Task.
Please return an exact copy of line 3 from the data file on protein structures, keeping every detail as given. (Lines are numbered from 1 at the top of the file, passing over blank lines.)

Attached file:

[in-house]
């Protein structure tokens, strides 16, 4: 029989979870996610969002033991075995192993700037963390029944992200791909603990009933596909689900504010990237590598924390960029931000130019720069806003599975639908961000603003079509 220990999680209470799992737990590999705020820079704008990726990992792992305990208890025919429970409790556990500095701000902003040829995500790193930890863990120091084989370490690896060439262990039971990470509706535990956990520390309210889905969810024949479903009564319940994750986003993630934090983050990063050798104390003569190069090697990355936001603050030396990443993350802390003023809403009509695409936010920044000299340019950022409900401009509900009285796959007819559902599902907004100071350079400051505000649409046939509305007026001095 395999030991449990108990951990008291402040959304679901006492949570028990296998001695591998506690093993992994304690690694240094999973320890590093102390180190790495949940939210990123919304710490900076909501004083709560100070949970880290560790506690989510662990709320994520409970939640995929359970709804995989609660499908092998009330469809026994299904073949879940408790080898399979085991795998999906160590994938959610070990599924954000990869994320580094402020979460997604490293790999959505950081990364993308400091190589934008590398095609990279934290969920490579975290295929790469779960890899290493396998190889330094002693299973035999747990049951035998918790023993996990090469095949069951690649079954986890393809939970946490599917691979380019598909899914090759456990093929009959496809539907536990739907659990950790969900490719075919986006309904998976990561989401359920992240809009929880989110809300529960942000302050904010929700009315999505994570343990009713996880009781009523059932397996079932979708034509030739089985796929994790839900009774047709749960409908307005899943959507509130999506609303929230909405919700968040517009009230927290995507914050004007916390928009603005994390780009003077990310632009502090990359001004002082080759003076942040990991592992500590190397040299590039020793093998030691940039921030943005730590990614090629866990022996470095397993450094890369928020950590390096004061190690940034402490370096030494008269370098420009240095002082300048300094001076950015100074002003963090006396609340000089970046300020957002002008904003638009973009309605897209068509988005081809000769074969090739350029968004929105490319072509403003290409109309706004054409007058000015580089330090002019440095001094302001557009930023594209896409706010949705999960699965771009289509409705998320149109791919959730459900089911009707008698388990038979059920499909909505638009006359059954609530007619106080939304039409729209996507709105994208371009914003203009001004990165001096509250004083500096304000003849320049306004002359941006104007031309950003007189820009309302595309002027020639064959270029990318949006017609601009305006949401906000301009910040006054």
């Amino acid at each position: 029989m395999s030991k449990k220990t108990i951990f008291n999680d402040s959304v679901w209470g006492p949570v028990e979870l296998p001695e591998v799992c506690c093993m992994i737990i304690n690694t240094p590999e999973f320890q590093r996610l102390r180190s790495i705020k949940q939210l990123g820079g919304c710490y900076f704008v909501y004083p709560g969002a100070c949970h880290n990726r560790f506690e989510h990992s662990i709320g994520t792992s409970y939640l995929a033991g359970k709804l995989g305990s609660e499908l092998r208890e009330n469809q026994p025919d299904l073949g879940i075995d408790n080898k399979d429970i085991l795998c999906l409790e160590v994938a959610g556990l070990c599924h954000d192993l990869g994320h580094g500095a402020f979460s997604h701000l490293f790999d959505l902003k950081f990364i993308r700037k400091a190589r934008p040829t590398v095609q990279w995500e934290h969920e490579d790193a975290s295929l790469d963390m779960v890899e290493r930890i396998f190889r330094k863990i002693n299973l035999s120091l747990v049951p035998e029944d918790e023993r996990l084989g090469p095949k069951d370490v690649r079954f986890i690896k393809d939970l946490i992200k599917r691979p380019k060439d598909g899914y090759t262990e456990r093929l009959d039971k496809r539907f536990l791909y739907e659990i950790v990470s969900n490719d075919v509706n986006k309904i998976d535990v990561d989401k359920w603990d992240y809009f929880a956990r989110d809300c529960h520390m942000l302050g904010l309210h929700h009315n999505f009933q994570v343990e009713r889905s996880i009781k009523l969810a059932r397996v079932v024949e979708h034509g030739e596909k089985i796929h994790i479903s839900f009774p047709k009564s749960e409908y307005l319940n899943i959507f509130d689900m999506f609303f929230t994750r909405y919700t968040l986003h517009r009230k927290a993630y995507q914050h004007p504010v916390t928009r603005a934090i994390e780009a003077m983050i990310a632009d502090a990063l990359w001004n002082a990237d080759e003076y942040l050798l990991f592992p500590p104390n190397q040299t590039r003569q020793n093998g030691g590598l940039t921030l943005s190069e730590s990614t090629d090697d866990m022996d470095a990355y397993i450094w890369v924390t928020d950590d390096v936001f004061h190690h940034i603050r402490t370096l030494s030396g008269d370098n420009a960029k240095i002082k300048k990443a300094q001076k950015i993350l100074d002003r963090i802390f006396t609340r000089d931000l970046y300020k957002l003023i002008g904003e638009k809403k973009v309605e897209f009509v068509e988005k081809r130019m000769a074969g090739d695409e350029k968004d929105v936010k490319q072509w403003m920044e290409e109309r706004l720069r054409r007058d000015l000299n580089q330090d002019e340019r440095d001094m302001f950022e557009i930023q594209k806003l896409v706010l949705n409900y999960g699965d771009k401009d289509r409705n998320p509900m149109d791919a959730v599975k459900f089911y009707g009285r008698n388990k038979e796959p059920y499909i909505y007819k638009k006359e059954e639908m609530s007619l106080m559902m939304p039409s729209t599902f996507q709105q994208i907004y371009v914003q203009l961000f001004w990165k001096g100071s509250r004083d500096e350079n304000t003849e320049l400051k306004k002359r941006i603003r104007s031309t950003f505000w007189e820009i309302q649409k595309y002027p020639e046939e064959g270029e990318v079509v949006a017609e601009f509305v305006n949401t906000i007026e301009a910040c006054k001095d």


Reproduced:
């Amino acid at each position: 029989m395999s030991k449990k220990t108990i951990f008291n999680d402040s959304v679901w209470g006492p949570v028990e979870l296998p001695e591998v799992c506690c093993m992994i737990i304690n690694t240094p590999e999973f320890q590093r996610l102390r180190s790495i705020k949940q939210l990123g820079g919304c710490y900076f704008v909501y004083p709560g969002a100070c949970h880290n990726r560790f506690e989510h990992s662990i709320g994520t792992s409970y939640l995929a033991g359970k709804l995989g305990s609660e499908l092998r208890e009330n469809q026994p025919d299904l073949g879940i075995d408790n080898k399979d429970i085991l795998c999906l409790e160590v994938a959610g556990l070990c599924h954000d192993l990869g994320h580094g500095a402020f979460s997604h701000l490293f790999d959505l902003k950081f990364i993308r700037k400091a190589r934008p040829t590398v095609q990279w995500e934290h969920e490579d790193a975290s295929l790469d963390m779960v890899e290493r930890i396998f190889r330094k863990i002693n299973l035999s120091l747990v049951p035998e029944d918790e023993r996990l084989g090469p095949k069951d370490v690649r079954f986890i690896k393809d939970l946490i992200k599917r691979p380019k060439d598909g899914y090759t262990e456990r093929l009959d039971k496809r539907f536990l791909y739907e659990i950790v990470s969900n490719d075919v509706n986006k309904i998976d535990v990561d989401k359920w603990d992240y809009f929880a956990r989110d809300c529960h520390m942000l302050g904010l309210h929700h009315n999505f009933q994570v343990e009713r889905s996880i009781k009523l969810a059932r397996v079932v024949e979708h034509g030739e596909k089985i796929h994790i479903s839900f009774p047709k009564s749960e409908y307005l319940n899943i959507f509130d689900m999506f609303f929230t994750r909405y919700t968040l986003h517009r009230k927290a993630y995507q914050h004007p504010v916390t928009r603005a934090i994390e780009a003077m983050i990310a632009d502090a990063l990359w001004n002082a990237d080759e003076y942040l050798l990991f592992p500590p104390n190397q040299t590039r003569q020793n093998g030691g590598l940039t921030l943005s190069e730590s990614t090629d090697d866990m022996d470095a990355y397993i450094w890369v924390t928020d950590d390096v936001f004061h190690h940034i603050r402490t370096l030494s030396g008269d370098n420009a960029k240095i002082k300048k990443a300094q001076k950015i993350l100074d002003r963090i802390f006396t609340r000089d931000l970046y300020k957002l003023i002008g904003e638009k809403k973009v309605e897209f009509v068509e988005k081809r130019m000769a074969g090739d695409e350029k968004d929105v936010k490319q072509w403003m920044e290409e109309r706004l720069r054409r007058d000015l000299n580089q330090d002019e340019r440095d001094m302001f950022e557009i930023q594209k806003l896409v706010l949705n409900y999960g699965d771009k401009d289509r409705n998320p509900m149109d791919a959730v599975k459900f089911y009707g009285r008698n388990k038979e796959p059920y499909i909505y007819k638009k006359e059954e639908m609530s007619l106080m559902m939304p039409s729209t599902f996507q709105q994208i907004y371009v914003q203009l961000f001004w990165k001096g100071s509250r004083d500096e350079n304000t003849e320049l400051k306004k002359r941006i603003r104007s031309t950003f505000w007189e820009i309302q649409k595309y002027p020639e046939e064959g270029e990318v079509v949006a017609e601009f509305v305006n949401t906000i007026e301009a910040c006054k001095d």